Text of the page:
UK’s homes worth over £10.7 trillion
We track the value of all 29 million homes in the UK, using the latest evidence from the housing market each month.
Our latest analysis finds that the combined value of all UK residential property reached £10.7 trillion in May 2023.
But the growth in home values over the pandemic years has now stalled. Property prices are rising very slowly in the face of higher borrowing costs and increased cost of living.
House values have started to fall over the last 6 months but these remain modest in scale given how much capital values have grown in recent years.
Homeowners thinking about moving will be seeing the headlines about house price falls - but national averages can be misleading when making decisions on your own home.
The reality is that market conditions vary widely by local area and property type. Track your home to see how its value is changing.
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2 in 3 homes worth more today than a year ago - but there are more price falls recently
2 in 3 homeowners saw the value of their home increase by at least 1% over the last 12 months. This slows to 1 in 3 over the last 6 months as weaker demand impacted home values.
Almost 4 in 10 homes (11.1 million) have recorded a fall in value by at least 1% over the last 6 months by an average of £7,700 (or 2.6%).
Homeowners gain £19 per day in the last year compared to £48 a day last year
This time last year, we reported that average UK home values increased by £48 per day during the pandemic from February 2020 to June 2022.
This has slowed to an average increase of £19 per day over the 12 months to May 2023, an average increase of £7,000 per property in total.
A larger proportion of homes are starting to fall in value over the last 6 months. For those seeing their home's value fall, the average reduction has been £1,200 since November 2022.
Most homes in the South of England are falling in value
The impact of home value changes is being felt differently across the country.
It’s homes in southern England that are feeling the impacts of higher mortgage rates, as property prices are higher here.
House price falls in the UK remain modest but anyone serious about selling should speak to a local estate agent. They'll be able to give you an accurate assessment of what you might sell your home for in the current climate.
That said, there are homes still increasing in value, which highlights how much trends vary on the ground and between property types.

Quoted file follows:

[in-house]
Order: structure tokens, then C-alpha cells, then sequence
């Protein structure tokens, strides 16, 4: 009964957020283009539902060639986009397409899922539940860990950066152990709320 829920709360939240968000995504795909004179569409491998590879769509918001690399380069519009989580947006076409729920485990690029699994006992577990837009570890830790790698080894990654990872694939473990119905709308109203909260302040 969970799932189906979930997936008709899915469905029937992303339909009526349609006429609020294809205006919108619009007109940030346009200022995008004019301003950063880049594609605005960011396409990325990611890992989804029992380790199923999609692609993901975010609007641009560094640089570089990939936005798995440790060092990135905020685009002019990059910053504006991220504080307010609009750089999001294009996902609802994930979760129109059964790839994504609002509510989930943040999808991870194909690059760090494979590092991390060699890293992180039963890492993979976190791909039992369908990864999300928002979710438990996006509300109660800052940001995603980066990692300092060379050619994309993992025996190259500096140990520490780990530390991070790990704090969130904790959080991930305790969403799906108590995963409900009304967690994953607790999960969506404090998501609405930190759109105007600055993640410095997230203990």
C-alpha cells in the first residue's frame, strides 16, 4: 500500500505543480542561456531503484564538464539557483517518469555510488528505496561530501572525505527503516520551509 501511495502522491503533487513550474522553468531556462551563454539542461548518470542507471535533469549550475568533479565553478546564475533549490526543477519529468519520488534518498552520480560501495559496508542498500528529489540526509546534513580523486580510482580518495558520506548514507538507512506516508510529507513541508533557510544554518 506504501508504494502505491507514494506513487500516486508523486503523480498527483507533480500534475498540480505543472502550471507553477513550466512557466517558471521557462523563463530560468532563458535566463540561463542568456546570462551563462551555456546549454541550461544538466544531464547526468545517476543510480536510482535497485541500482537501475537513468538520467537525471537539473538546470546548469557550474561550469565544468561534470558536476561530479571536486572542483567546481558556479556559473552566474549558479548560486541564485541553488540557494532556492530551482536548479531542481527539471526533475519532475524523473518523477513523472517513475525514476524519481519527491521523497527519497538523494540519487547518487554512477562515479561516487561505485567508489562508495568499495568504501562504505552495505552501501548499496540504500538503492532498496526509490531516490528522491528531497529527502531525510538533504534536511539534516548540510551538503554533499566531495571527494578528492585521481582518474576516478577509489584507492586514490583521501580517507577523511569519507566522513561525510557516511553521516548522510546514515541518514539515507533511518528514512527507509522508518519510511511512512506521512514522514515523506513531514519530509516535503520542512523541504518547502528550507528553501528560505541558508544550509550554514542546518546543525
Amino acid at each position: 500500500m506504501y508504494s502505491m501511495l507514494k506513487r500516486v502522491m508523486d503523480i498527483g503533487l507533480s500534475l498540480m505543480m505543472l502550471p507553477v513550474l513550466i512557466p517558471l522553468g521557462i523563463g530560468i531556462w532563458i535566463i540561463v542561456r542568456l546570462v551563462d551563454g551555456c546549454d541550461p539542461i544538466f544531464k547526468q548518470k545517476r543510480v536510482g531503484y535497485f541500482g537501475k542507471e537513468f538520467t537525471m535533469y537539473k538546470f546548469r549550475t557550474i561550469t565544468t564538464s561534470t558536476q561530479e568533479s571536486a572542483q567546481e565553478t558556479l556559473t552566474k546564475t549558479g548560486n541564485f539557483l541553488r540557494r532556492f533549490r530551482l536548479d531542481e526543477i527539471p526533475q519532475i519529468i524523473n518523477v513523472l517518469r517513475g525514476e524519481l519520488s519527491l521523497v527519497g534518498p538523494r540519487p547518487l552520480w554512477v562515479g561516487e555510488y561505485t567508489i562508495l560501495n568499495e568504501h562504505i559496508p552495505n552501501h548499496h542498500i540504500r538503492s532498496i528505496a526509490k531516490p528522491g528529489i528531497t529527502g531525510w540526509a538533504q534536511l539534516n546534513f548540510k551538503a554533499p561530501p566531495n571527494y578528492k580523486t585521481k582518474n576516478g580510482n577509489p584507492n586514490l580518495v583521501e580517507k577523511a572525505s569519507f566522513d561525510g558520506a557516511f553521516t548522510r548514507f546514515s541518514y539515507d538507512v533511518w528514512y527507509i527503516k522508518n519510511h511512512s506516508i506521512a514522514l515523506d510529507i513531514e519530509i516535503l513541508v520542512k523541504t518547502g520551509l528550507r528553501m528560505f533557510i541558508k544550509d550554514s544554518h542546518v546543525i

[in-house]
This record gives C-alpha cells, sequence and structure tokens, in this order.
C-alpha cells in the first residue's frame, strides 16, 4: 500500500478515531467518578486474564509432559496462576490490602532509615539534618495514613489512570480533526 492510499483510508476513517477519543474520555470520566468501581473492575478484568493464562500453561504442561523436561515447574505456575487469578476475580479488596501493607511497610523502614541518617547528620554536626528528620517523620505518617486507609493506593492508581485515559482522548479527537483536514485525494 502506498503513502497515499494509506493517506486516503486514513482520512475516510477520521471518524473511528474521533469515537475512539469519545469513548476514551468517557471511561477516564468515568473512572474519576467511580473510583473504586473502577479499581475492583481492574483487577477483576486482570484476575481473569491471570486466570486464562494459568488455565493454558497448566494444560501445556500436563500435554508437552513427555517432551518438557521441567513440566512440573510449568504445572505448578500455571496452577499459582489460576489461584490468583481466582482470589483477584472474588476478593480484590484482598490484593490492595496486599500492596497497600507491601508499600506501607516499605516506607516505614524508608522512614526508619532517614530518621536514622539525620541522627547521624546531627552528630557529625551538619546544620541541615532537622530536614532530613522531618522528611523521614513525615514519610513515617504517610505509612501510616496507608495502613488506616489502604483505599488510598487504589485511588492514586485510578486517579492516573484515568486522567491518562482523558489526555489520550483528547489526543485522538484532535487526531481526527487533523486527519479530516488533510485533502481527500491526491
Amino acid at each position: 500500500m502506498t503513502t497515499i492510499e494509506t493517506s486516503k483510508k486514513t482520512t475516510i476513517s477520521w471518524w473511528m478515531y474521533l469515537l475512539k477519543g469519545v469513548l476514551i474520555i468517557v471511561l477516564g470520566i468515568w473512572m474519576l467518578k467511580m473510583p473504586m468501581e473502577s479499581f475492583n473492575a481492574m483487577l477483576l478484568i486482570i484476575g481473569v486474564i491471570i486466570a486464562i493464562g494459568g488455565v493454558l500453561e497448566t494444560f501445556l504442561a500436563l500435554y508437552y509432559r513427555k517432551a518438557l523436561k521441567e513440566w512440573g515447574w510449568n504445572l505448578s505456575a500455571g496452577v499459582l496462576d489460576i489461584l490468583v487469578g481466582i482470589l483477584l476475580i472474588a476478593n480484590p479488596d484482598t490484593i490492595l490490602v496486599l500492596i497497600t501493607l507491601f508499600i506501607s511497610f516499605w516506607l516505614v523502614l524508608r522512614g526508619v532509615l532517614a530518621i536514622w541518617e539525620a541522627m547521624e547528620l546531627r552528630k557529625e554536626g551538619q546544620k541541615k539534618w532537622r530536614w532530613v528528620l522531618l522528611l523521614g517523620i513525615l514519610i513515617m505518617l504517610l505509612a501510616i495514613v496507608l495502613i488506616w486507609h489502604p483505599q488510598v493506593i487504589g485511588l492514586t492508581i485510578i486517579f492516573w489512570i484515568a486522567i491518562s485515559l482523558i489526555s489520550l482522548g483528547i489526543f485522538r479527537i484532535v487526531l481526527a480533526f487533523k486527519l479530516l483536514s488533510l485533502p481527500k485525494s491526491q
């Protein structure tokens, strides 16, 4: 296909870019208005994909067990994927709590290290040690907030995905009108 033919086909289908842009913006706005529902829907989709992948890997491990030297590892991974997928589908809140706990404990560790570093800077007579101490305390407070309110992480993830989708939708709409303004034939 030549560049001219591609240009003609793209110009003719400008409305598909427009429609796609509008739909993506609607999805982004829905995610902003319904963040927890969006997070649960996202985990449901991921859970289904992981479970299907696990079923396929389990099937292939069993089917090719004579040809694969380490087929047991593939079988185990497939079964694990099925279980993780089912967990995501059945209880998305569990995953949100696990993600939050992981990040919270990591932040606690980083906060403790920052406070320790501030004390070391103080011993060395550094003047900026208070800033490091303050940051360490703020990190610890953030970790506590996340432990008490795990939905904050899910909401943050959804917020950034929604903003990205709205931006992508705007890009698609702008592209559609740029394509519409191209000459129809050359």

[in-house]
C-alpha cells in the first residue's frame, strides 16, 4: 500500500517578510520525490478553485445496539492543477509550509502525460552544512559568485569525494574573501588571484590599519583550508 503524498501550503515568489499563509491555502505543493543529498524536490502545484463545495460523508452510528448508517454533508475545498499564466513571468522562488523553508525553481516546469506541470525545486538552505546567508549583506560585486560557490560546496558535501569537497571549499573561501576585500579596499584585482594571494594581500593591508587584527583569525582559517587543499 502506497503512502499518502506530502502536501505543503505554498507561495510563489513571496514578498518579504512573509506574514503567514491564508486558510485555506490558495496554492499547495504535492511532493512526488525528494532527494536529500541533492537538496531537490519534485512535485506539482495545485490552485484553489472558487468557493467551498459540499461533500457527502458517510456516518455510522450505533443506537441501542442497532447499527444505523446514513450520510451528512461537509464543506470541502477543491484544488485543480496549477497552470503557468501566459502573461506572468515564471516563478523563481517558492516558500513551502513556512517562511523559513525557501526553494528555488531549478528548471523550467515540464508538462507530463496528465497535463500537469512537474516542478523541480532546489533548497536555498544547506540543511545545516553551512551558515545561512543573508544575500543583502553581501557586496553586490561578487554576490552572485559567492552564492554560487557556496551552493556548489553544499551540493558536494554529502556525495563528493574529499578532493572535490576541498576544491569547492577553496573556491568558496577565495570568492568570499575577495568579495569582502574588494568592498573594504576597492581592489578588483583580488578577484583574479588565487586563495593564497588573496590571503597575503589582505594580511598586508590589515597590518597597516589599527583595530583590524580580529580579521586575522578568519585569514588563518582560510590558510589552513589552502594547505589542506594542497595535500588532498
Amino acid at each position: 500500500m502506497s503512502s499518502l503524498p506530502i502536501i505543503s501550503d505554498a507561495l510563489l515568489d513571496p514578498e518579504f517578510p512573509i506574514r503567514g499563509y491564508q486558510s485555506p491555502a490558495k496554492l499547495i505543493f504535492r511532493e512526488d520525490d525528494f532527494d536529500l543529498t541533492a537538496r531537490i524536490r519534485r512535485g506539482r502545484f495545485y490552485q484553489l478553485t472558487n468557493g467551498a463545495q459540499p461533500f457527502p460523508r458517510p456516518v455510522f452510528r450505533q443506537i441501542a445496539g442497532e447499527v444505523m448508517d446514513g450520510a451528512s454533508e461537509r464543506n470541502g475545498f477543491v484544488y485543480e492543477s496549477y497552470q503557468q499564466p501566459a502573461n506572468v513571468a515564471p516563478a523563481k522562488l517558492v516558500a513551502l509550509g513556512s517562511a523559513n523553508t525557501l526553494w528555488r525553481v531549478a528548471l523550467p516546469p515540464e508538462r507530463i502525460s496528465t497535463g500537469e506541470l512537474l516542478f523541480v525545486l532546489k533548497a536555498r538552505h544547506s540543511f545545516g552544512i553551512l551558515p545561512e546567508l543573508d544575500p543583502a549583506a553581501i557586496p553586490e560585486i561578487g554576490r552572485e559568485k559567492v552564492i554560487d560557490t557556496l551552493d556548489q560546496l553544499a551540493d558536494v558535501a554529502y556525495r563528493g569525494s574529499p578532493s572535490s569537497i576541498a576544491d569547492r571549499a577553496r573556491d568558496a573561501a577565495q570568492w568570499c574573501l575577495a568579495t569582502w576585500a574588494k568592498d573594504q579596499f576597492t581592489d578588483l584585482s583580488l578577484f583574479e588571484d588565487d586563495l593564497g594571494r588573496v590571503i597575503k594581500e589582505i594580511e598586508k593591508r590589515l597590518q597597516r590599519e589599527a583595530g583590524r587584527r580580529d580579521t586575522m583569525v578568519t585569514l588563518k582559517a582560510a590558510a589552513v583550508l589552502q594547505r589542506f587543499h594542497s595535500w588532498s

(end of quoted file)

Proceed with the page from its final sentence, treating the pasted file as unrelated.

Larger homes' value growth stalls
Larger homes became a popular buy over the pandemic as buyers prioritised space.
This has been shifting in recent months as buyers scale back their requirements in the face of higher borrowing costs. There is now growing demand for smaller properties such as flats and terraced homes.
Bungalows account for 8% of homes in the UK. 7 in 10 bungalows in the UK have recorded a drop in price since November 2022 as demand cools.
There is still a pool of buyers interested in upsizing in 2023, but sellers of larger properties are likely to find prospective buyers negotiate harder on pricing.
Strong house price growth over the pandemic helped many owners of large homes grow equity. This will now limit the impact of price reductions without reducing their budget for their next move.
Which areas of the country have the most homes going up in value?
Our list of the top 10 postal areas with the highest proportion of homes increasing in value over the last 6 months is concentrated in postal areas across the North and Midlands. This is where housing remains affordable and less exposed to higher borrowing costs.
The list features only one postal area in the South - Dorchester (DT) - where 46,000 homes have increased in value since November 2022.
|Postal area||Region||Proportion of homes with value increase since Nov 2022||Number of homes increasing in value|
|Halifax||Yorkshire & The Humber||67%||40,000|
|Wakefield||Yorkshire & The Humber||65%||126,000|
|Huddersfield||Yorkshire & The Humber||59%||55,000|
|Bradford||Yorkshire & The Humber||52%||104,000|
Which locations have the most homes going down in value?
The highest concentration of homes falling in value over the last 6 months are predominantly coastal locations across the South of England.
These locations recorded a rush of buyers since 2020, pushing prices higher as people relocated or looked to commute longer distances to work. Our data shows over 50% of homes are falling in value in these areas as demand cools.
In addition there is one part of London - the West Central postcode area - where prices have also fallen due to weaker demand. However, this relatively small area is not a large housing market due to its location in the mixed mid-town area of Inner London.
|Postcode area||Region||Proportion of homes with value decrease since November 2022||Number of homes decreasing in value|
|West Central London (WC)||London||68%||7,000|
|Colchester (CO)||East of England||67%||109,000|
|Canterbury (CT)||South East||66%||28,000|
|Norwich (NR)||East of England||64%||33,000|
|Brighton (BN)||South East||63%||35,000|
|Southend-on-Sea (SS)||East of England||62%||24,000|
|Torquay (TQ)||South West||59%||25,000|
|Truro (TR)||South West||59%||27,000|
|Blackpool (FY)||North West||58%||21,000|